News on the go

VF Testifies in Support of growing NAFTA trade

VF Testifies in Support of growing NAFTA trade

According to apparel giant VF Corp , the US should seek to improve the North American Free Trade Agreement (NAFTA), instead of withdrawing from it. 

VF Corp, in a testimony added that any changes to textile and apparel rules should be aimed at increasing competitiveness and flexibility.

Randy Price, VF's vice president and managing director of product supply, has warned the 23-year-old trade deal is "critical" to its business,as companies and industry organisations attend public hearings ahead of formal re-negotiation talks on the deal between Canada, the US and Mexico next month.

 The apparel group, whose brands include Timberland, The North Face and Wrangler, pointed out that it depends on strong trade relationships across North America. With its own factories in Mexico, it sources and manufactures more products in the country than most of its peers, who predominately source in Asia.

"I see every day how NAFTA has supported an integrated textile and apparel supply chain that has helped VF grow and thrive and benefited our US suppliers," Price testified before the Office of the US Trade Representative (USTR). "NAFTA supports tens of thousands of VF jobs in the United States as well as tens of thousands of jobs at our US suppliers who grow the cotton and make the materials that go into our NAFTA-made products. NAFTA has been good for our industry."

The company employs 29,000-plus in the US and 38,000 including Mexico and Canada and over 70% of material used in VF's Mexico products originate from US companies, while almost 90m units of apparel were manufactured in Mexico for the US market in 2016.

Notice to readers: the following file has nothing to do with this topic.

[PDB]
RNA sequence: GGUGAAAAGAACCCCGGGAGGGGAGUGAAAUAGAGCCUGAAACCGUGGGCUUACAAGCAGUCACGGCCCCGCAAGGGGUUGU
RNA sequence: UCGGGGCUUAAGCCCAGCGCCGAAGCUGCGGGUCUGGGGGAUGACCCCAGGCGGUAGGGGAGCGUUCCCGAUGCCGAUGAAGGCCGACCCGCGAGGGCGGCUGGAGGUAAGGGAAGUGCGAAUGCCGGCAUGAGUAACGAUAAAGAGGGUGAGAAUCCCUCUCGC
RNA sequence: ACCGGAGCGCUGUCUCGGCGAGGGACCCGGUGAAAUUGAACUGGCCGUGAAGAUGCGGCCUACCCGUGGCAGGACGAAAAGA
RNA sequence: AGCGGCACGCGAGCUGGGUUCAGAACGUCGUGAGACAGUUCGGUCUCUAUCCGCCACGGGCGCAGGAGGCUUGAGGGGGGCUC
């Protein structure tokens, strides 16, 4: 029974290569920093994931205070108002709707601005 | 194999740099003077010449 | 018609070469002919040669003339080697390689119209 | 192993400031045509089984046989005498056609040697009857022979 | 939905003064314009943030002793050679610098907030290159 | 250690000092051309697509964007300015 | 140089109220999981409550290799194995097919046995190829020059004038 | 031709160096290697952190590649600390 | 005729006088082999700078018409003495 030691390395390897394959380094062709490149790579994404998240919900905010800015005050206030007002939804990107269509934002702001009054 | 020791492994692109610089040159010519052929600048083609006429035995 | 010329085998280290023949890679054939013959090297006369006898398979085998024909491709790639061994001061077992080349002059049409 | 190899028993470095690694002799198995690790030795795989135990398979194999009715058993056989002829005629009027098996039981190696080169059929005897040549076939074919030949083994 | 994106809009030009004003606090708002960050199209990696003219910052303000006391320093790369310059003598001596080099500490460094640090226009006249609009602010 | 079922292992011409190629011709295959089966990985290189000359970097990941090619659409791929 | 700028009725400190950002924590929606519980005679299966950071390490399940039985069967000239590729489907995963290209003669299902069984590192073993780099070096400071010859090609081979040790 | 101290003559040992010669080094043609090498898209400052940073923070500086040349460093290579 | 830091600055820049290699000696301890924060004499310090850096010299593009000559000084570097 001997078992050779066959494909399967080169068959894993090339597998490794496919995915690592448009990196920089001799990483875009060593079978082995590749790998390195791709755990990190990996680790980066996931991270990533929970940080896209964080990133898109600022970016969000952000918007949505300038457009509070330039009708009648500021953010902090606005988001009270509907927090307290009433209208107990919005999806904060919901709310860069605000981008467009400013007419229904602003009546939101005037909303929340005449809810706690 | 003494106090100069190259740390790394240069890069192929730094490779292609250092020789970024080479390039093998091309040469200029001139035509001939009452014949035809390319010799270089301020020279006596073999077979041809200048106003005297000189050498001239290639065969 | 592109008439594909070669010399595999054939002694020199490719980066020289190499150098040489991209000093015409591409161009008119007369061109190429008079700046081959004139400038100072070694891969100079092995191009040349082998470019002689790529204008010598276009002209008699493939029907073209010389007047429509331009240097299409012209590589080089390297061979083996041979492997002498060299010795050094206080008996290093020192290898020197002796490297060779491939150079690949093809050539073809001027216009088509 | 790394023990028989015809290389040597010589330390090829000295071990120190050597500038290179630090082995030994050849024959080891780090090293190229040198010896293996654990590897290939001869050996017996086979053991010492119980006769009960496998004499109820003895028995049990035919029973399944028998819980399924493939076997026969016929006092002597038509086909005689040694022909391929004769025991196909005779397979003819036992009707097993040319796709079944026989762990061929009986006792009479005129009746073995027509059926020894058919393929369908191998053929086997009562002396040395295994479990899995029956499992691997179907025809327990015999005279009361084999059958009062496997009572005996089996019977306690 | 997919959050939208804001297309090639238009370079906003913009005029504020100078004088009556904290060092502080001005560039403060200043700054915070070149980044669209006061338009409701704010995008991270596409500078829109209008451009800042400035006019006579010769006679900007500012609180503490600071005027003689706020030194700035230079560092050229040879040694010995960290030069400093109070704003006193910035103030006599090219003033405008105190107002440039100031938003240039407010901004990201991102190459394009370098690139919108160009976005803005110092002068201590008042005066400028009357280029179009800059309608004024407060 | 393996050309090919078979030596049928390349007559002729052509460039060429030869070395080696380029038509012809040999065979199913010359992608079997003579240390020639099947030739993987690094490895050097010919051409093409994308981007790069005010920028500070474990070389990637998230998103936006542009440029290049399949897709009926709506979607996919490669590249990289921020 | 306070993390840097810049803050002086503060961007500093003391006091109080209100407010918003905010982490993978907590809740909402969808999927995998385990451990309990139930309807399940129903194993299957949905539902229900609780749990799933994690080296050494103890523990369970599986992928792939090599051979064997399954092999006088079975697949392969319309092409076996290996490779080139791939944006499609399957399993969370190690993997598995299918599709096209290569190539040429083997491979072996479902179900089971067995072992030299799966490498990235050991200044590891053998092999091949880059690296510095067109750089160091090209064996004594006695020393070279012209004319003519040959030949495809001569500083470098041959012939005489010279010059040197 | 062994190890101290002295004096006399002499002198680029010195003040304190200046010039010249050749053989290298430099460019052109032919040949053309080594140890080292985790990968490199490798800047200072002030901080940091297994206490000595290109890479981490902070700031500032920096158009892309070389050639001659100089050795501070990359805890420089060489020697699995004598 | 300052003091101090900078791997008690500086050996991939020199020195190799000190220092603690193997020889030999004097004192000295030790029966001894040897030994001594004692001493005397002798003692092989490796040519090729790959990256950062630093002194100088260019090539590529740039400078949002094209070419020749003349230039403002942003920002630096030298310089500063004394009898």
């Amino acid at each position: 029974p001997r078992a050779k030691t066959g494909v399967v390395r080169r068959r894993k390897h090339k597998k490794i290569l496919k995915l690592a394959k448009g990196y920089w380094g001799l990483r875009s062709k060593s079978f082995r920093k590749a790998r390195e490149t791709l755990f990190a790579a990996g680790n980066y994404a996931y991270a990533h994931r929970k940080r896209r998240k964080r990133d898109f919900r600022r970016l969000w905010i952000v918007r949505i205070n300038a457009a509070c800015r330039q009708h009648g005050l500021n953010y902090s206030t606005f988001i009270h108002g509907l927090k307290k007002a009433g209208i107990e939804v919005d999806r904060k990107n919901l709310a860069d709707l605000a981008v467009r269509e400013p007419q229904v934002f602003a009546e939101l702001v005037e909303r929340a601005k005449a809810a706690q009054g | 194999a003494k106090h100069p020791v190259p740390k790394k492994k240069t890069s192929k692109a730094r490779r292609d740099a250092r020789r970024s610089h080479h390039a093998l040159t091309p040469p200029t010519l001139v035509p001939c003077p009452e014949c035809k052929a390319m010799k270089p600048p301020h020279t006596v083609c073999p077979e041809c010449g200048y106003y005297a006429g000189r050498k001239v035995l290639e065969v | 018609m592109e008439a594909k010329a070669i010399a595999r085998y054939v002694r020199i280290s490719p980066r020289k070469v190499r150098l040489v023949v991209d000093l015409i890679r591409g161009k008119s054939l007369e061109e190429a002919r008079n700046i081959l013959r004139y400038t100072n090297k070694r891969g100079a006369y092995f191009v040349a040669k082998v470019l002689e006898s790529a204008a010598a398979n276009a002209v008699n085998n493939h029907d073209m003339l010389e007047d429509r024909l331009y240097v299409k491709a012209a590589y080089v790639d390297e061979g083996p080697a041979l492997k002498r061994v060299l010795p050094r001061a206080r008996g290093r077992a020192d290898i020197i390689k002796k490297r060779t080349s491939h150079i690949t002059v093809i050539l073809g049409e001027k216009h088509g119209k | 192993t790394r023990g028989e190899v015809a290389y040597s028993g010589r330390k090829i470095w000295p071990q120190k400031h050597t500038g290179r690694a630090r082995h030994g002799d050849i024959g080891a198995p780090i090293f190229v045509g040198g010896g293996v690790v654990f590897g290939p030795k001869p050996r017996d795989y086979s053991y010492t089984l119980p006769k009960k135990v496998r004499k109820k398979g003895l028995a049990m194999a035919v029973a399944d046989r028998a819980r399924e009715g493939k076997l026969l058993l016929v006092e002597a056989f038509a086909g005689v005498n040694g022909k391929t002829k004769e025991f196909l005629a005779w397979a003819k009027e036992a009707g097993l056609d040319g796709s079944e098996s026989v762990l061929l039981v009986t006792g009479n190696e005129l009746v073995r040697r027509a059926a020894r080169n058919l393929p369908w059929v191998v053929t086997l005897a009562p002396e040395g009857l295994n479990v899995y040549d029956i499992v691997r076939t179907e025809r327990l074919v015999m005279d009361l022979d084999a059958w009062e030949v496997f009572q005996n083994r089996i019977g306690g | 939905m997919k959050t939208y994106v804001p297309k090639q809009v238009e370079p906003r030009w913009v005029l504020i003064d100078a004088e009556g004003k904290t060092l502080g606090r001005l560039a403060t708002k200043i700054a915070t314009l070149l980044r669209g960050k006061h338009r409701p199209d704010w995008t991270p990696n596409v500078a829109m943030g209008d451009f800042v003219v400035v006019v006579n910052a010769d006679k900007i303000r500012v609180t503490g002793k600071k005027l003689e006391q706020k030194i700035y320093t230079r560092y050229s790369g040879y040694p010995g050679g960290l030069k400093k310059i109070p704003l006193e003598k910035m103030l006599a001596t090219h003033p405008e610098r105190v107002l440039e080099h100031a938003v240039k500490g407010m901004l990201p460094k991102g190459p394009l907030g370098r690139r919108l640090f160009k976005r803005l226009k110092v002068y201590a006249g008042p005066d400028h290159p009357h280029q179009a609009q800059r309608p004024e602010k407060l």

In terms of value, VF Corp says the customs value of its branded products imported into the US from Mexico in 2016 amounted to US$600m, creating "significant" demand for US materials and components that support US jobs and exports. It adds that additional duties VF would pay on NAFTA products that are zero-duty today amount to $110m per year.

In his testimony, Price recommended the US Administration use caution as they explore potential changes to aspects of the NAFTA textile and apparel rules and flexibilities. He added that while there is room for improvement in the agreement, any changes should increase competitiveness and flexibility. 

Price said, "We recommend focusing on growing NAFTA trade, not contracting it. If you look at potential changes to NAFTA, any changes you make will impact existing business and trade built over decades and impact jobs in the United States." 

Price has testified along with a host of business leaders, including those from the US Fashion Industry Association, the National Council of Textile Organizations and the American Apparel and Footwear Association.

NAFTA came into force in 1994. Its implementation brought the immediate elimination of tariffs on more than one-half of Mexico's exports to the US and more than one-third of US exports to Mexico.

To ensure that no harm is done to the existing trade relationship between the US, Canada, and Mexico retailers are encouraging the administration. They also want to keep the pact trilateral, conclude negotiations quickly, and provide a seamless transition for any changes that are agreed upon.

Meanwhile, the US apparel industry has urged the USTR to take a cautious approach to renegotiating NAFTA and ensure re-negotiation does no harm to existing supply chains.

Related Articles
Leave a Comment